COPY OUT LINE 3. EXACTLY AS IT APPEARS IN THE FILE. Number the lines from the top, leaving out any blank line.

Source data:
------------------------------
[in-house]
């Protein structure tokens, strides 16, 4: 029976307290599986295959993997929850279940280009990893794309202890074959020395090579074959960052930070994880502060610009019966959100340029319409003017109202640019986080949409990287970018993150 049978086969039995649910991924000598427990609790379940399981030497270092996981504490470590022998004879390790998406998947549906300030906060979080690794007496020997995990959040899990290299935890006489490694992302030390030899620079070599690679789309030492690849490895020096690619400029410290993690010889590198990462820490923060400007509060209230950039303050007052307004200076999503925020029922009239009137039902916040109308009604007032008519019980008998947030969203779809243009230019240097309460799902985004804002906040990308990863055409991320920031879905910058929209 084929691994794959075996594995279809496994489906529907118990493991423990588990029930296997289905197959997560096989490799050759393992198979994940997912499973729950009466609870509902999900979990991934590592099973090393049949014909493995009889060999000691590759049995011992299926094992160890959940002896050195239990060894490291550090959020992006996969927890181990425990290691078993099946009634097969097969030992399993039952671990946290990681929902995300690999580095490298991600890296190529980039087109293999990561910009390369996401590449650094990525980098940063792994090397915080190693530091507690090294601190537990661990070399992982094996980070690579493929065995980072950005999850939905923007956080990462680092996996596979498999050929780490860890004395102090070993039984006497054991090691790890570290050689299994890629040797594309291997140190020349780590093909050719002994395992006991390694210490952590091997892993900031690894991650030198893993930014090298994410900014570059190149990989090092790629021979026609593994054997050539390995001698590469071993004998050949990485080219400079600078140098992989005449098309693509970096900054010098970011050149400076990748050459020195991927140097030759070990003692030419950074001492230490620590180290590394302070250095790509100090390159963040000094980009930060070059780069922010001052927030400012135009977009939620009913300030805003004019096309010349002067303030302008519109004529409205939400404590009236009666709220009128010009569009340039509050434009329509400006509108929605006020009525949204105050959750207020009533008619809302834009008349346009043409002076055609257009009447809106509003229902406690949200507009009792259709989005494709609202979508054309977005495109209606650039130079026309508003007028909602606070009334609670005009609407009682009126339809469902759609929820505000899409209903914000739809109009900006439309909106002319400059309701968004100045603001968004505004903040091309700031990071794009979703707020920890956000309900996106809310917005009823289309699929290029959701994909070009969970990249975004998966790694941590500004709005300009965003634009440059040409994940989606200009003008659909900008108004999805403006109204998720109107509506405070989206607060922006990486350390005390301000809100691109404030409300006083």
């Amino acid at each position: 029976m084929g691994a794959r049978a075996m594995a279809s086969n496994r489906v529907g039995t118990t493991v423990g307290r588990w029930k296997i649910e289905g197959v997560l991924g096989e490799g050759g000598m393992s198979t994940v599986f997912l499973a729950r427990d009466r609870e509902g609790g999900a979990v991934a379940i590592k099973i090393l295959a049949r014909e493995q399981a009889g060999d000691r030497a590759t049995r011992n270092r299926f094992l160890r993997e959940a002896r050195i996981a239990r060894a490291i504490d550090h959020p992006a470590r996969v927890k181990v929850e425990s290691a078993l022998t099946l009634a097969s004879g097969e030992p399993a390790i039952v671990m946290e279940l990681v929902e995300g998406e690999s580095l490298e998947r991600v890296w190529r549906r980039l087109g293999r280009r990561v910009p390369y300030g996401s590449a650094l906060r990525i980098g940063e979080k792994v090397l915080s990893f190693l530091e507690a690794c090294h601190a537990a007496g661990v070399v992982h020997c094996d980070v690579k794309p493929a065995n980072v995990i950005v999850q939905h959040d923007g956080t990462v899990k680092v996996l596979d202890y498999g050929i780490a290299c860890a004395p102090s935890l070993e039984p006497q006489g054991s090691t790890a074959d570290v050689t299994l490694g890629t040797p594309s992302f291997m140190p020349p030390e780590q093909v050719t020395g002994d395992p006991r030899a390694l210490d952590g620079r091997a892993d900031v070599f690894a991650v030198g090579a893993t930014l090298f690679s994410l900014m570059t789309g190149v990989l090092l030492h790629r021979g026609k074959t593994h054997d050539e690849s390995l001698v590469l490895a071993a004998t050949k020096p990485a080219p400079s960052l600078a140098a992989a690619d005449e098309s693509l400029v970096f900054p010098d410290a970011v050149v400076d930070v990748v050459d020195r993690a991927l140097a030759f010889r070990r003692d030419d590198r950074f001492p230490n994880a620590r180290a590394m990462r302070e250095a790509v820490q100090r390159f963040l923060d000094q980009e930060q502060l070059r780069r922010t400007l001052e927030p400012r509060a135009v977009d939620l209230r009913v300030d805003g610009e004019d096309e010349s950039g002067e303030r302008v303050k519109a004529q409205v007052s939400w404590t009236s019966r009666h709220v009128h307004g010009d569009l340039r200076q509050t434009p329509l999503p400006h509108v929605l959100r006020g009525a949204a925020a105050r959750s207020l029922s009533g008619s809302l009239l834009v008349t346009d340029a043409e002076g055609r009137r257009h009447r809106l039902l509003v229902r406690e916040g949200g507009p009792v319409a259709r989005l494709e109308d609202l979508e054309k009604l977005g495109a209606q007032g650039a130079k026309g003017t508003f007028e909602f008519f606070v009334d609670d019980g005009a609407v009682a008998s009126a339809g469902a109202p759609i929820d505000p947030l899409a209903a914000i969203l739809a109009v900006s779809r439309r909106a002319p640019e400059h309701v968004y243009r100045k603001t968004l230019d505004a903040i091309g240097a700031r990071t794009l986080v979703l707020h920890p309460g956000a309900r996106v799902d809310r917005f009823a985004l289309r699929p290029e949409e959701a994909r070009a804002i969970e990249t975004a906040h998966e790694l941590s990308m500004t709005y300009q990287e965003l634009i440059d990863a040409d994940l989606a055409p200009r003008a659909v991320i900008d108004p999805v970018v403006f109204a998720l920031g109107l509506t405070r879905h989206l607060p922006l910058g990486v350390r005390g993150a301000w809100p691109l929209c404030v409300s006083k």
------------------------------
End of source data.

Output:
């Amino acid at each position: 029976m084929g691994a794959r049978a075996m594995a279809s086969n496994r489906v529907g039995t118990t493991v423990g307290r588990w029930k296997i649910e289905g197959v997560l991924g096989e490799g050759g000598m393992s198979t994940v599986f997912l499973a729950r427990d009466r609870e509902g609790g999900a979990v991934a379940i590592k099973i090393l295959a049949r014909e493995q399981a009889g060999d000691r030497a590759t049995r011992n270092r299926f094992l160890r993997e959940a002896r050195i996981a239990r060894a490291i504490d550090h959020p992006a470590r996969v927890k181990v929850e425990s290691a078993l022998t099946l009634a097969s004879g097969e030992p399993a390790i039952v671990m946290e279940l990681v929902e995300g998406e690999s580095l490298e998947r991600v890296w190529r549906r980039l087109g293999r280009r990561v910009p390369y300030g996401s590449a650094l906060r990525i980098g940063e979080k792994v090397l915080s990893f190693l530091e507690a690794c090294h601190a537990a007496g661990v070399v992982h020997c094996d980070v690579k794309p493929a065995n980072v995990i950005v999850q939905h959040d923007g956080t990462v899990k680092v996996l596979d202890y498999g050929i780490a290299c860890a004395p102090s935890l070993e039984p006497q006489g054991s090691t790890a074959d570290v050689t299994l490694g890629t040797p594309s992302f291997m140190p020349p030390e780590q093909v050719t020395g002994d395992p006991r030899a390694l210490d952590g620079r091997a892993d900031v070599f690894a991650v030198g090579a893993t930014l090298f690679s994410l900014m570059t789309g190149v990989l090092l030492h790629r021979g026609k074959t593994h054997d050539e690849s390995l001698v590469l490895a071993a004998t050949k020096p990485a080219p400079s960052l600078a140098a992989a690619d005449e098309s693509l400029v970096f900054p010098d410290a970011v050149v400076d930070v990748v050459d020195r993690a991927l140097a030759f010889r070990r003692d030419d590198r950074f001492p230490n994880a620590r180290a590394m990462r302070e250095a790509v820490q100090r390159f963040l923060d000094q980009e930060q502060l070059r780069r922010t400007l001052e927030p400012r509060a135009v977009d939620l209230r009913v300030d805003g610009e004019d096309e010349s950039g002067e303030r302008v303050k519109a004529q409205v007052s939400w404590t009236s019966r009666h709220v009128h307004g010009d569009l340039r200076q509050t434009p329509l999503p400006h509108v929605l959100r006020g009525a949204a925020a105050r959750s207020l029922s009533g008619s809302l009239l834009v008349t346009d340029a043409e002076g055609r009137r257009h009447r809106l039902l509003v229902r406690e916040g949200g507009p009792v319409a259709r989005l494709e109308d609202l979508e054309k009604l977005g495109a209606q007032g650039a130079k026309g003017t508003f007028e909602f008519f606070v009334d609670d019980g005009a609407v009682a008998s009126a339809g469902a109202p759609i929820d505000p947030l899409a209903a914000i969203l739809a109009v900006s779809r439309r909106a002319p640019e400059h309701v968004y243009r100045k603001t968004l230019d505004a903040i091309g240097a700031r990071t794009l986080v979703l707020h920890p309460g956000a309900r996106v799902d809310r917005f009823a985004l289309r699929p290029e949409e959701a994909r070009a804002i969970e990249t975004a906040h998966e790694l941590s990308m500004t709005y300009q990287e965003l634009i440059d990863a040409d994940l989606a055409p200009r003008a659909v991320i900008d108004p999805v970018v403006f109204a998720l920031g109107l509506t405070r879905h989206l607060p922006l910058g990486v350390r005390g993150a301000w809100p691109l929209c404030v409300s006083k």